In the ruins of a bed
The things one found, though, were less and less valuable with time and exposure to the elements. Blankets, with a Harrods label, but damp and musty, growing some kind of fungus in the folds. If they were washed and dried out they would still be all right; here and now they were useless. A stack of tins, but most of them blown and all of them rusted and with labels that the wetness had made indecipherable. The smell of death had largely given way to the dank smell of rot. Death was still in evidence, but showing the cleaner gleam of bone. A skeleton in stained and tattered red pyjamas, crushed in the ruins of a bed. Matthew was turning away when he saw the shine of metal; a lighter, clasped between fingers from which the flesh had gone.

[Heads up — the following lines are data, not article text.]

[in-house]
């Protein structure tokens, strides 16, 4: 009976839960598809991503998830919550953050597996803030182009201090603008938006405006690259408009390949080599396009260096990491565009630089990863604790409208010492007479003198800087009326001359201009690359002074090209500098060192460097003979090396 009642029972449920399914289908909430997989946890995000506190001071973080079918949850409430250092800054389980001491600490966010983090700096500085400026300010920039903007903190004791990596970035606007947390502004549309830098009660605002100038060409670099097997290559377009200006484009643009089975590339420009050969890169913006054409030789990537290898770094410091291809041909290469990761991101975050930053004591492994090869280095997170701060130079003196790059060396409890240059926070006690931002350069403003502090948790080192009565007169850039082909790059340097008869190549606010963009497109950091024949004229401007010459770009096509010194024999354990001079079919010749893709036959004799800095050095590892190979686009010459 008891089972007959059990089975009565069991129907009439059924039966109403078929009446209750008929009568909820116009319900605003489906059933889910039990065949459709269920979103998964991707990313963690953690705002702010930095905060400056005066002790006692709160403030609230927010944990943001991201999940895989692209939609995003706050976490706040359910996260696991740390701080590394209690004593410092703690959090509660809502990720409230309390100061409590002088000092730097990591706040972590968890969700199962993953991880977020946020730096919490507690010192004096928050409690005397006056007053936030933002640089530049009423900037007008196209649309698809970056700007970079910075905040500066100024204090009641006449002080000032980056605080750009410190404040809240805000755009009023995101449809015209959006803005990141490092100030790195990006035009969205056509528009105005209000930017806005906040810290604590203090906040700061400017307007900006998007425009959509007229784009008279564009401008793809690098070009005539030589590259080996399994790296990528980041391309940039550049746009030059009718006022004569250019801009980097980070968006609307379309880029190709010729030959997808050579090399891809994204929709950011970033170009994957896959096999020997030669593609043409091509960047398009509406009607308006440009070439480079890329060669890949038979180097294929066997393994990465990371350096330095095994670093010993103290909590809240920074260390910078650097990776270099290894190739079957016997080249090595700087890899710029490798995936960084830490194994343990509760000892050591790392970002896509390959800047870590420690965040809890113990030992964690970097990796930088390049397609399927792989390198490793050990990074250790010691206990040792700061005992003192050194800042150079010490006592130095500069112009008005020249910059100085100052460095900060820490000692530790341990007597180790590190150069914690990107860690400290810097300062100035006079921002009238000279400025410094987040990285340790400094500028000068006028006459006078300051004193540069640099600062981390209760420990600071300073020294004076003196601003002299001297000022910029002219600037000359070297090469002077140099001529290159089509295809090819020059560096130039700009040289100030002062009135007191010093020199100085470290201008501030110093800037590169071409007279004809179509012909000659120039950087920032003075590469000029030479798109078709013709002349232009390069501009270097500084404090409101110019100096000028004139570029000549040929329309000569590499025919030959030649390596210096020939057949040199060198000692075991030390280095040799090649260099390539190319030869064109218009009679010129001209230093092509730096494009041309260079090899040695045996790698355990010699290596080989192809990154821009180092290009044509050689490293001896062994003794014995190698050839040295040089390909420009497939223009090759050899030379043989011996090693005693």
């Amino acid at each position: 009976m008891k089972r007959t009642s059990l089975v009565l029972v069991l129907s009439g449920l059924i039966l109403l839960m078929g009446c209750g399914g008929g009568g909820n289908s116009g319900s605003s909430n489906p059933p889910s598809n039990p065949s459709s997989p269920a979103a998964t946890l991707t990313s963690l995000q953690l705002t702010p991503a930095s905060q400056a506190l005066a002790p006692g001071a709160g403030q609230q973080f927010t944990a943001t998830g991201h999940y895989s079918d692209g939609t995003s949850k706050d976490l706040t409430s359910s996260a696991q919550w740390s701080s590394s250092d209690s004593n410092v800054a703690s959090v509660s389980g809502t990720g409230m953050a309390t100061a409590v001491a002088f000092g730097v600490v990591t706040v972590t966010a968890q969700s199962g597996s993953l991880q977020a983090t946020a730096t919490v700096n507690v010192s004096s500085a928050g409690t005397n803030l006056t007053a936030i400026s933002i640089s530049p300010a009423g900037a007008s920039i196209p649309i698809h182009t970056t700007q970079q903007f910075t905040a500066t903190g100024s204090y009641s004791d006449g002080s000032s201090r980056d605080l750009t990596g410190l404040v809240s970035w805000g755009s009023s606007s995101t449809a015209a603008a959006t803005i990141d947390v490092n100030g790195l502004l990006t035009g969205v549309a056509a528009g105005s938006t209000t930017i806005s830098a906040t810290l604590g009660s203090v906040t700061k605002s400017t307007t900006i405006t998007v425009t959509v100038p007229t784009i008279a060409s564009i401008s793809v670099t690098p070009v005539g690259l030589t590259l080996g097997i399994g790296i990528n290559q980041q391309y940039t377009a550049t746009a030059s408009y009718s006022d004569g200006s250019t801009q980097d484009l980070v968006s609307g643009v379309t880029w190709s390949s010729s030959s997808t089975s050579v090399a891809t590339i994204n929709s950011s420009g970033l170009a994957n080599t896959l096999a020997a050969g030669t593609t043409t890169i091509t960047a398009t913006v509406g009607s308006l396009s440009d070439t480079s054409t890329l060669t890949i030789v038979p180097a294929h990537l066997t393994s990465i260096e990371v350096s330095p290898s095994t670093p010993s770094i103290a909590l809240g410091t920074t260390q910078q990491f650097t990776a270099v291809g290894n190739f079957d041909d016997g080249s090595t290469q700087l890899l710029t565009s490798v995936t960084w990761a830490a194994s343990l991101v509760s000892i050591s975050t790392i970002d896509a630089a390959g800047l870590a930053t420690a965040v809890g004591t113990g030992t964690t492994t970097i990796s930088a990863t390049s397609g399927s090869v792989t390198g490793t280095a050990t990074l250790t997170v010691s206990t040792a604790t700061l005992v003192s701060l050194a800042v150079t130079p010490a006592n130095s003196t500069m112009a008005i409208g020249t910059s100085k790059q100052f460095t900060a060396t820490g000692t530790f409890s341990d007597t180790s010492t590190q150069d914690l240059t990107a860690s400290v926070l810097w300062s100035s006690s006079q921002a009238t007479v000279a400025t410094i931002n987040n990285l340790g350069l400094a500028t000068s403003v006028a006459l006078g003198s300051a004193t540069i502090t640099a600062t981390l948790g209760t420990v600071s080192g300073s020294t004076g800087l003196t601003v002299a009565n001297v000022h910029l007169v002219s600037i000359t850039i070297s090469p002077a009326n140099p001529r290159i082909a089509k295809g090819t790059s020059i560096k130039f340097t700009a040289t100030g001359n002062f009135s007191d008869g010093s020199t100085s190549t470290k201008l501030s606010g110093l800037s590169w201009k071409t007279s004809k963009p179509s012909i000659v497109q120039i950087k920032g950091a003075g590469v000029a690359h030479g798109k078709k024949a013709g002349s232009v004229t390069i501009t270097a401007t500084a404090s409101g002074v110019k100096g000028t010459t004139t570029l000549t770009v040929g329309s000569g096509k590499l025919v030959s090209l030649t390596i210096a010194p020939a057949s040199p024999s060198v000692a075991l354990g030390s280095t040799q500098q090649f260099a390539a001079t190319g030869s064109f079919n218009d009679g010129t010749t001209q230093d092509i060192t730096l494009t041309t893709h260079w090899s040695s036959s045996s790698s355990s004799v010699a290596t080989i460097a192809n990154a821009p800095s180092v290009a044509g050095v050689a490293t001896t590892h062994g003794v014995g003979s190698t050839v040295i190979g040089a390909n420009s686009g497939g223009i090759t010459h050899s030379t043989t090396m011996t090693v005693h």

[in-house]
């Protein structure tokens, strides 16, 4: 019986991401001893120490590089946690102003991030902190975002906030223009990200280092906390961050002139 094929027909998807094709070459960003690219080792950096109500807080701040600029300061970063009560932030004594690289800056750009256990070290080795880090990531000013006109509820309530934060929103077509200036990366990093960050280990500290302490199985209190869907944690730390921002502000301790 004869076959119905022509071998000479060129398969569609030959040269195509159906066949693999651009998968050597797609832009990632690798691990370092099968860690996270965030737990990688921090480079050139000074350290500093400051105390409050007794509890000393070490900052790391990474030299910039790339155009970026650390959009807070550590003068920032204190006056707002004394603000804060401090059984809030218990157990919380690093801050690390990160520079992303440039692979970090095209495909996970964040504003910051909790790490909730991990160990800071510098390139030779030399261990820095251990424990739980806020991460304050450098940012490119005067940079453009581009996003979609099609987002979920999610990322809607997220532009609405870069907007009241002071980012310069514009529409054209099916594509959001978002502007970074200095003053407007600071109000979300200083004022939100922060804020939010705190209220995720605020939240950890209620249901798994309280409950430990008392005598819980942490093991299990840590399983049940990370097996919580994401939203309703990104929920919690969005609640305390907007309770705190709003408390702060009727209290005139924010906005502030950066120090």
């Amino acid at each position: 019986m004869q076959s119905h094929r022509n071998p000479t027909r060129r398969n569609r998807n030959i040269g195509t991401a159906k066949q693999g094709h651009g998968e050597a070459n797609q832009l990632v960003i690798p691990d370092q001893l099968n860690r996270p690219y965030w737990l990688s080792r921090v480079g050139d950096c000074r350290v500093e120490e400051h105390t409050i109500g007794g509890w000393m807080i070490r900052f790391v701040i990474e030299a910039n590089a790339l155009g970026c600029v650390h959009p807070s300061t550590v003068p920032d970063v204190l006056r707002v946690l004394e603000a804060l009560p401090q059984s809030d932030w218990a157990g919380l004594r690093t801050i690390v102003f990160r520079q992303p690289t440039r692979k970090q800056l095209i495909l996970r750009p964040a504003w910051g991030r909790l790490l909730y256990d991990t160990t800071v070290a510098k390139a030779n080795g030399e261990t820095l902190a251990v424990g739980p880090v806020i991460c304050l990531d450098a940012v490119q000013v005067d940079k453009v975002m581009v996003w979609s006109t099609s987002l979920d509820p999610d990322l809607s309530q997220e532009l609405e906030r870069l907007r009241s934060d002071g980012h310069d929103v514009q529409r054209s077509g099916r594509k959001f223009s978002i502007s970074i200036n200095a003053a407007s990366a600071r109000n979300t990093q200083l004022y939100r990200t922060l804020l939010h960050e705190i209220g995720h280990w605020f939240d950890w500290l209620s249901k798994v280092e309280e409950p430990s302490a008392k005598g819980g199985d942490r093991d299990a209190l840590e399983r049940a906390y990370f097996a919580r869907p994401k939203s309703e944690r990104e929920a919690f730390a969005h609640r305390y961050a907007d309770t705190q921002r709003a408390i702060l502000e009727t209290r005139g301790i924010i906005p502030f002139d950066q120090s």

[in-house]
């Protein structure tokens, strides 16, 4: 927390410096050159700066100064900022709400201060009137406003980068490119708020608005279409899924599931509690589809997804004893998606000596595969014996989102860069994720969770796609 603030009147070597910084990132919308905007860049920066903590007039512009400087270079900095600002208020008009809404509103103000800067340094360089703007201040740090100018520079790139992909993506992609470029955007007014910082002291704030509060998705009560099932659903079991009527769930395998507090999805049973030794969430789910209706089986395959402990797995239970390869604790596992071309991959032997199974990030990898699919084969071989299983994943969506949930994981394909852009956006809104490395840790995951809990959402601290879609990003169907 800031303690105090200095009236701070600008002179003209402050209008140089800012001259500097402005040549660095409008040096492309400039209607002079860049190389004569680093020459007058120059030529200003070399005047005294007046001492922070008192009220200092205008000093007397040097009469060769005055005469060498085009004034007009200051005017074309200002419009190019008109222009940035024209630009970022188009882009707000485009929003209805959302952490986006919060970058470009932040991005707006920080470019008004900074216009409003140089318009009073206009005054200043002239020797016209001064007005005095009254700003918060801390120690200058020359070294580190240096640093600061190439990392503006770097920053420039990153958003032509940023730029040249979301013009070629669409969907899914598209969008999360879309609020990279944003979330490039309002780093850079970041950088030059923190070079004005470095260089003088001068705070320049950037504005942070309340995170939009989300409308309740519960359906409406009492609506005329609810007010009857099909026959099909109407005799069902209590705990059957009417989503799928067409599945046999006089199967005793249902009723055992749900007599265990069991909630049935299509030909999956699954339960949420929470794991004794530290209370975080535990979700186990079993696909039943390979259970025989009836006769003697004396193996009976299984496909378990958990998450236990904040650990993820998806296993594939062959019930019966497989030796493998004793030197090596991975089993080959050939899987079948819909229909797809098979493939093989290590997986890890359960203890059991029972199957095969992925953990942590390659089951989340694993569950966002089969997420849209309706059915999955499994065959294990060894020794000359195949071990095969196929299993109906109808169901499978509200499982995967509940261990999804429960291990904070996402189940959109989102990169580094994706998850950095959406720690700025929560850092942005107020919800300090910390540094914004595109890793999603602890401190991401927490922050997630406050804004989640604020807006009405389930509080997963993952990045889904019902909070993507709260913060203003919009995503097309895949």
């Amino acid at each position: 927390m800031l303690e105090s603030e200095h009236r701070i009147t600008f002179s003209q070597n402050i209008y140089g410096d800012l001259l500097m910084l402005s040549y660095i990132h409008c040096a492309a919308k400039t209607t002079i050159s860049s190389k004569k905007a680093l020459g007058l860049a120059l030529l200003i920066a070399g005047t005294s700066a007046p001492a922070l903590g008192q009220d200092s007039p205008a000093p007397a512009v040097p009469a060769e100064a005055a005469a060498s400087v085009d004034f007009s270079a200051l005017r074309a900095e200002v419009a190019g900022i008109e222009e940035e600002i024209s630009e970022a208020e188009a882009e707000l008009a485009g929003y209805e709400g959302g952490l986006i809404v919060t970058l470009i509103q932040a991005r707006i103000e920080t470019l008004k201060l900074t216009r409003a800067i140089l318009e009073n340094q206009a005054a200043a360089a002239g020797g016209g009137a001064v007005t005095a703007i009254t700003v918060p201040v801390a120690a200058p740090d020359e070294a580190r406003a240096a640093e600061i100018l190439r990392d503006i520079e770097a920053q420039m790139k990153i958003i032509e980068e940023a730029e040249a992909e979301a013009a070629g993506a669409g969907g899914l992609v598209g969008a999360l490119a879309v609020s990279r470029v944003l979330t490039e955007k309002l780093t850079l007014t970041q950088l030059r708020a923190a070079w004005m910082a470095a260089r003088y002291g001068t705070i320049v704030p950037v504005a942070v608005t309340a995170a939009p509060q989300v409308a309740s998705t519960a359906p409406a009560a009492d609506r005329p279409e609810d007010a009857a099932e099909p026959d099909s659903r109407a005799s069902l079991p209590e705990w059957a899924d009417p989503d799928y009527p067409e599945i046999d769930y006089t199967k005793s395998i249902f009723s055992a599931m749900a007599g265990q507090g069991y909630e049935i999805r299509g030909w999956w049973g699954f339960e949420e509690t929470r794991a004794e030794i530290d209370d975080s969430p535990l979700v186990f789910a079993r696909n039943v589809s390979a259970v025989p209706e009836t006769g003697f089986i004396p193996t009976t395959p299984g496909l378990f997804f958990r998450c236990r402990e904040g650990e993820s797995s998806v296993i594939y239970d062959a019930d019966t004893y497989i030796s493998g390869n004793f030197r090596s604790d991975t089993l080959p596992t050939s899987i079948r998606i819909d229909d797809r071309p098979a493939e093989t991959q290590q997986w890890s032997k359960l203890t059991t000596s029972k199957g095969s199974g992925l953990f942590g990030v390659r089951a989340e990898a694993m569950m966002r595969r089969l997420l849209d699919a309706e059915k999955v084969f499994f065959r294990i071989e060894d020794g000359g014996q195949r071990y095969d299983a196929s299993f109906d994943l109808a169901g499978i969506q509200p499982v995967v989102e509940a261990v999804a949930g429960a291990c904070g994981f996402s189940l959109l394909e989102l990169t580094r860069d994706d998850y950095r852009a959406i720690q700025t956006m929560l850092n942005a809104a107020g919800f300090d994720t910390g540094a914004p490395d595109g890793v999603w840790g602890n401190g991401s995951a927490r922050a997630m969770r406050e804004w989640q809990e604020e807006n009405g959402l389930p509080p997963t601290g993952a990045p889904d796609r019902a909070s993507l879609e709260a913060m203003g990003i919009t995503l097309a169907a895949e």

At first he was disposed to leave it: the fuel would have evaporated, and the chances of finding a new supply were pretty small. But the arm moved, jolted slightly by the shift of his weight, and the lighter slipped from the bony fingers and fell. Matthew picked it up and saw that it was not an ordinary lighter but a butane one. He spun the wheel, and the flame jetted out. Quickly he cut if off; it was too valuable to waste.